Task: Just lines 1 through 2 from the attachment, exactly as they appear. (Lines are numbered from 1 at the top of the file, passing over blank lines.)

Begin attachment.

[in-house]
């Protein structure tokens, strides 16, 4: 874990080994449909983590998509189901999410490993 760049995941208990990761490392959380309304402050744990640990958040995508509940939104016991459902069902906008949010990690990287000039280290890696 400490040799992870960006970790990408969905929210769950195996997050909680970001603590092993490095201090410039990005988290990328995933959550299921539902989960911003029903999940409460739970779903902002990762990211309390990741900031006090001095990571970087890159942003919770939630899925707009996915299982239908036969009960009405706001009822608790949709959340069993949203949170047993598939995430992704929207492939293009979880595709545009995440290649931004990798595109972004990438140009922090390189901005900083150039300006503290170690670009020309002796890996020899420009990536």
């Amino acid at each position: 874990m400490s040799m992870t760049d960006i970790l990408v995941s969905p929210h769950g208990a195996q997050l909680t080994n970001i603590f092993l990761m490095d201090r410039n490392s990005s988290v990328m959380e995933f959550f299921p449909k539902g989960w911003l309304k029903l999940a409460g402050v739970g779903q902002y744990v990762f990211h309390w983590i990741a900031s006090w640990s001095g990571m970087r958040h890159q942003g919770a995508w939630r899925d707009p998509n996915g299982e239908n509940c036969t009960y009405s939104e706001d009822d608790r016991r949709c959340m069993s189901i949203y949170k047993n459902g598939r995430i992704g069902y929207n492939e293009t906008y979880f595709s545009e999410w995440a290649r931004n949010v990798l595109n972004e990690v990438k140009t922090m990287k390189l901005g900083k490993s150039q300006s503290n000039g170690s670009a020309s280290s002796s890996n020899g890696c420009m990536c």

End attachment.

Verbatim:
[in-house]
């Protein structure tokens, strides 16, 4: 874990080994449909983590998509189901999410490993 760049995941208990990761490392959380309304402050744990640990958040995508509940939104016991459902069902906008949010990690990287000039280290890696 400490040799992870960006970790990408969905929210769950195996997050909680970001603590092993490095201090410039990005988290990328995933959550299921539902989960911003029903999940409460739970779903902002990762990211309390990741900031006090001095990571970087890159942003919770939630899925707009996915299982239908036969009960009405706001009822608790949709959340069993949203949170047993598939995430992704929207492939293009979880595709545009995440290649931004990798595109972004990438140009922090390189901005900083150039300006503290170690670009020309002796890996020899420009990536």